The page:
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United States v. Brown

United States District Court, E.D. Michigan, Southern Division

April 6, 2018

UNITED STATES OF AMERICA, Plaintiff,
v.
D-5, KAYLOR BROWN, Defendant.

          OPINION AND ORDER DENYING DEFENDANT'S MOTION TO SUPPRESS [141]

          STEPHEN J. MURPHY, III United States District Judge

         On June 9, 2016 at 3:20 a.m., Ohio State Highway Patrol Troopers Brown and Jesse pulled over a vehicle driven by Defendant Kaylor Brown for potential traffic violations. The car was also occupied by a passenger, Ruby Freeman. After the officers asked a series of questions and about fifteen minutes had passed, a K-9 drug unit detected and consequently revealed a large amount of cocaine in the vehicle. Brown moves to suppress the evidence on several constitutional grounds. But because Brown lacked standing in the vehicle, the Court will deny his motion to suppress.

         "[A]s a general rule, an unauthorized driver of a rental vehicle does not have a legitimate expectation of privacy in the vehicle, and therefore does not have standing to contest the legality of a search of the vehicle." United States v. Smith, 263 F.3d 571, 586 (6th Cir. 2001). The general rule, however, is not a "bright line" or "rigid" test. Id. Courts "must determine whether" an unauthorized driver "had a legitimate expectation of privacy which was reasonable in light of all the surrounding circumstances." Id. Factors courts may consider include:

1) whether the defendant was a properly licensed driver, who could legally drive the car in question;
2) whether the defendant was able to present the officer with a rental agreement and provide the officer with sufficient information regarding the car;
3) whether the defendant driver can identify some related individual who gave him possession of the vehicle or whether the purported authorized driver is an "unrelated third party";
4) whether the defendant's related party had given him permission to drive the vehicle; and
5) "most significantly, " whether the defendant had a business relationship with the rental company such as having made a reservation, or presented it with a credit card number.

United States v. Hermiz, 42 F.Supp.3d 856, 864 (E.D. Mich. 2014) (citing Smith, 263 F.3d at 586). The burden of persuasion rests with the defendant. Smith, 263 F.3d at 582 (citing United State v. Salvucci, 448 U.S. 83, 86 (1980)).

         Here, Brown was not authorized as a driver of the car, which was owned by a rental company. (3:21:09-12).[1] The Court must accordingly conduct the Smith analysis. As to the first factor, both Brown and Freeman presented their driver's license. (3:20:18-19, 3:21:44-45). Defendant, however, fails to carry his burden of persuasion for the other four factors. Neither the defendant nor Freeman could present a rental agreement because it was not in the car. (3:21:25- 33). Furthermore, Brown said only that the car was a rental, that his own was in the shop, and that the rental was in Freeman's name. No other details were provided, like the name of the rental company, the duration of the rental, or why Freeman rented a car for Brown when his car was in the shop. The officers could not, therefore, verify whether Freeman was actually the authorized driver of the vehicle who was able to give Brown possession of the car, and permission to drive it. Further, Brown has not to date presented a rental agreement to the Court.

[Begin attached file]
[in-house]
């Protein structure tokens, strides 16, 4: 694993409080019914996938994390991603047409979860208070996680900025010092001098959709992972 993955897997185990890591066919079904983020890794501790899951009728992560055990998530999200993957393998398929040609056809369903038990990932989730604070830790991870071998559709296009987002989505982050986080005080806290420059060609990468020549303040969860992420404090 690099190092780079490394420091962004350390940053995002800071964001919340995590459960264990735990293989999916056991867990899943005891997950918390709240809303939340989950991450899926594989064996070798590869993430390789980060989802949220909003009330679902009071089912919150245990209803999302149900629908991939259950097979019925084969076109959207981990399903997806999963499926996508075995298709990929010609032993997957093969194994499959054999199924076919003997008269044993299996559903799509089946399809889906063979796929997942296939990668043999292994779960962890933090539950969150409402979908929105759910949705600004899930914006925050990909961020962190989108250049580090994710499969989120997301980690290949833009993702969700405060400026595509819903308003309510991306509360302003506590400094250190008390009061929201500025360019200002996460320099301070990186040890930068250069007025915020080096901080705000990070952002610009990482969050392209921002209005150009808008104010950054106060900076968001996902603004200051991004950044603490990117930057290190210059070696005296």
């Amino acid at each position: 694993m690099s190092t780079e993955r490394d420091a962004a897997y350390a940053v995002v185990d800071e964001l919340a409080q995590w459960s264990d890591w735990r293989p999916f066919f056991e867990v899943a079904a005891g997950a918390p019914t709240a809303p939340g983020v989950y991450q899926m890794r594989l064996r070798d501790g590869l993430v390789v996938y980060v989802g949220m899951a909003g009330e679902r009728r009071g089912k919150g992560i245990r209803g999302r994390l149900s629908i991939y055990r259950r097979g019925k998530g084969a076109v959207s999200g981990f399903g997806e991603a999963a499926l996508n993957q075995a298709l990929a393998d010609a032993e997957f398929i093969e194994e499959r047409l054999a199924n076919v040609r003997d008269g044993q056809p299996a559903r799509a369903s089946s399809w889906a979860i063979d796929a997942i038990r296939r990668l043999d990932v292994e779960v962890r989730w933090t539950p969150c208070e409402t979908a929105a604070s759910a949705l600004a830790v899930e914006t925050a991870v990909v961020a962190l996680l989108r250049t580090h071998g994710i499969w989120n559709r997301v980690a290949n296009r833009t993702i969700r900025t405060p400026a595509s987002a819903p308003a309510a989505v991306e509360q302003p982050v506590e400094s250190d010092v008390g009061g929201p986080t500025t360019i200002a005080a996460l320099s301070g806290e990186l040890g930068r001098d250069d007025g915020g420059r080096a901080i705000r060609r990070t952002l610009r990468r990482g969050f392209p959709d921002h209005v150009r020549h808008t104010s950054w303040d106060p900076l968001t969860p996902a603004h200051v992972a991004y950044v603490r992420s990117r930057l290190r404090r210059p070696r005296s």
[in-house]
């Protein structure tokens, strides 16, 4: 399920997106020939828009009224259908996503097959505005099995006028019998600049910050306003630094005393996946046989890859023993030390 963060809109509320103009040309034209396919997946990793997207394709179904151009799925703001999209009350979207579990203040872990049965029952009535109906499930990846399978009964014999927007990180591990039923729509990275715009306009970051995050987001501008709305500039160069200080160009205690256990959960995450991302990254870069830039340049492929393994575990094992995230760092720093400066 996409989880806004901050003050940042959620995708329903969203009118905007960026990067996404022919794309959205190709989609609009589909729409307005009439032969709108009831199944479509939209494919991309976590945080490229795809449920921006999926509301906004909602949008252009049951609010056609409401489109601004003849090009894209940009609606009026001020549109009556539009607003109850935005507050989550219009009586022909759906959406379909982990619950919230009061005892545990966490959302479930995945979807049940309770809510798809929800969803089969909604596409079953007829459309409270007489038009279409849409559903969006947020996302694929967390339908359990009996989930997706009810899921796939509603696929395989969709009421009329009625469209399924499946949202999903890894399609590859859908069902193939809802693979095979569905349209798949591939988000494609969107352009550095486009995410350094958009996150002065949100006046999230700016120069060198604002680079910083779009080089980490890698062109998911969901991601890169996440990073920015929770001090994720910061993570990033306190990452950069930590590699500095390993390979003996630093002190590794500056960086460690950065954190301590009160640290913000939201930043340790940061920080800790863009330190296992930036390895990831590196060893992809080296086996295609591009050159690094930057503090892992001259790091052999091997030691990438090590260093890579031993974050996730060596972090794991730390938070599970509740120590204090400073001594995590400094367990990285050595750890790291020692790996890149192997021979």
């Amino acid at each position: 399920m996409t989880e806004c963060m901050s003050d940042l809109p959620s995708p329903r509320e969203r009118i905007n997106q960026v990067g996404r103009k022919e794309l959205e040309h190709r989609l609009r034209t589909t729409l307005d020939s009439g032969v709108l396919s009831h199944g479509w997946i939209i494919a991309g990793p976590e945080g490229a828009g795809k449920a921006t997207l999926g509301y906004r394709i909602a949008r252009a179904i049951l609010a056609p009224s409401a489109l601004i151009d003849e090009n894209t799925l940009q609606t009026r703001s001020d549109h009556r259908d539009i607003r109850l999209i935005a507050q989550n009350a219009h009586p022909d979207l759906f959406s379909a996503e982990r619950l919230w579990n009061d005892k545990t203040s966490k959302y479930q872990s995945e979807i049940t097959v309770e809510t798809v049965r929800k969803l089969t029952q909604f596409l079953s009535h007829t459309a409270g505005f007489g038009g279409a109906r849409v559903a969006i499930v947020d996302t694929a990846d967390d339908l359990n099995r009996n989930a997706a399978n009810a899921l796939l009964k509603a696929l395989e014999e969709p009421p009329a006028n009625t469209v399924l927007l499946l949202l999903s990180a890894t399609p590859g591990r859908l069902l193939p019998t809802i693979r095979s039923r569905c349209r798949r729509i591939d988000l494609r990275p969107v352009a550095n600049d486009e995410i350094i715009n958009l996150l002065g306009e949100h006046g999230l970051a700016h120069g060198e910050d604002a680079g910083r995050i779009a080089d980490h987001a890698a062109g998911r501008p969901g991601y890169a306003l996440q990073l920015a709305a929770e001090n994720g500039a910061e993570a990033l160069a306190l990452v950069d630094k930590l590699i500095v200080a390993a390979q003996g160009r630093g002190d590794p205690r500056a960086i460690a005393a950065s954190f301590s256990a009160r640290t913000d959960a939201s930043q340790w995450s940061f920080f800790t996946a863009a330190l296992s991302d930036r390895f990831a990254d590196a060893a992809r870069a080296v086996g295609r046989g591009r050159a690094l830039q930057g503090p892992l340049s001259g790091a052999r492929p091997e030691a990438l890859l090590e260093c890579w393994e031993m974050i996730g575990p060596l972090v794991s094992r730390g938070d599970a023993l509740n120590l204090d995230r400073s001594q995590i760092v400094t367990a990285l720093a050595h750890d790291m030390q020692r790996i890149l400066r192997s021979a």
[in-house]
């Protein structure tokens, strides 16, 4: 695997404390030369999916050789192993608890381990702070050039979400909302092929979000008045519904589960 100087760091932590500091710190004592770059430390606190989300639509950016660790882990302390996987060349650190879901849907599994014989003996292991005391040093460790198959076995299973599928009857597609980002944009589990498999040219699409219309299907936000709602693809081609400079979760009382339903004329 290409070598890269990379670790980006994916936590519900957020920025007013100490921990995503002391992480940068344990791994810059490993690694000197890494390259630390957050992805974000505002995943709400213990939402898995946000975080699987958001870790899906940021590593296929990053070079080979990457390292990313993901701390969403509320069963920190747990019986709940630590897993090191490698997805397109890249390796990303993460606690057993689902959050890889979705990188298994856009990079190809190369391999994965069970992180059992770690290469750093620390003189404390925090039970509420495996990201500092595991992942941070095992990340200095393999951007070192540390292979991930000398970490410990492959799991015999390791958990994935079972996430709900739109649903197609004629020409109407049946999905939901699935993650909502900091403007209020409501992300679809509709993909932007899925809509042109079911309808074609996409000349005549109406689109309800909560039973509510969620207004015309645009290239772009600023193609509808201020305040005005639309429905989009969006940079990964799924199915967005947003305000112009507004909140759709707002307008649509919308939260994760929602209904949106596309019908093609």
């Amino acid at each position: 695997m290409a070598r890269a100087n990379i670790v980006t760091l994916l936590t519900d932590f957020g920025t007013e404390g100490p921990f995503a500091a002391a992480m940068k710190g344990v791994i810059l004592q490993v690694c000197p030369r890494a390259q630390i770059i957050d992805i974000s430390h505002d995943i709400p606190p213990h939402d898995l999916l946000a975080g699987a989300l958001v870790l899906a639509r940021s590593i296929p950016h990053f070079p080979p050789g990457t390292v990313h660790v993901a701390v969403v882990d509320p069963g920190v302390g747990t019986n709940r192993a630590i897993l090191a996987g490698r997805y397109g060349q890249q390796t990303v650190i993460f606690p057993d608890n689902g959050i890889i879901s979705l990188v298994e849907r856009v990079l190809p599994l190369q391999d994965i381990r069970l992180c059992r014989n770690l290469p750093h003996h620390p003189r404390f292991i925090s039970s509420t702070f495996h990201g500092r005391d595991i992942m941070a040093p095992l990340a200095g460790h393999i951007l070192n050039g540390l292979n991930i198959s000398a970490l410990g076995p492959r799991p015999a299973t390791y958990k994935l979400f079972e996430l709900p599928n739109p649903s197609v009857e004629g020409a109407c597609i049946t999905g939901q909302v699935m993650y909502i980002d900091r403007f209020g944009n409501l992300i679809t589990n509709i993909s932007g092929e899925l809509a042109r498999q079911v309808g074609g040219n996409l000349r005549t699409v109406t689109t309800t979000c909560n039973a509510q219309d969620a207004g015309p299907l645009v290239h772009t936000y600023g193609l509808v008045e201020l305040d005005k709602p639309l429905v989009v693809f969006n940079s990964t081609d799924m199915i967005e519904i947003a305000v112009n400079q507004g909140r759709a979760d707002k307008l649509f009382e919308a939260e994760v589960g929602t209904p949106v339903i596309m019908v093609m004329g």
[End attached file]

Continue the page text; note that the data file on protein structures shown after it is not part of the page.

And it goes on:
Moreover, in Smith, the court emphasized that the authorized driver was the wife of the unauthorized-driver defendant. See United States v. Holloway, No. 05-80659, 2006 WL 2946788, at *2 (E.D. Mich. Oct. 16, 2006) (noting the Sixth Circuit "placed special emphasis on the defendant's 'intimate relationship' with his wife"). Here, although Brown may be able to provide some information about his girlfriend, Freeman, she is still an "unrelated third party." Smith, 263 F.3d at 586. And the relationship between a man and his girlfriend is likely not as "intimate" as that between husband and wife. For example, Freeman was unable to recount basic details about Brown's cousin with whom they had allegedly spent the evening in Toledo. ECF 147-4, PgID 825.

         Even if Freeman and Brown had an "intimate relationship" similar to that of a husband and wife, and Freeman gave Brown permission to drive the car-as Brown represented (3:21:09-10)- the fifth and "most significant" factor is lacking. There is no evidence that Brown had a business relationship with the rental company. The record is bereft of facts indicating that Brown's situation is "truly unique, " like that of the defendant in Smith. Defendant fails to carry his burden to persuade that his situation was truly unique and thus falls outside the exception outlined in Smith. The general rule that unauthorized drivers lack standing to challenge the search of the vehicle applies to Brown.

         WHEREFORE, it is hereby ORDERED that Defendant Brown's motion to suppress [141] is DENIED.

         SO ...


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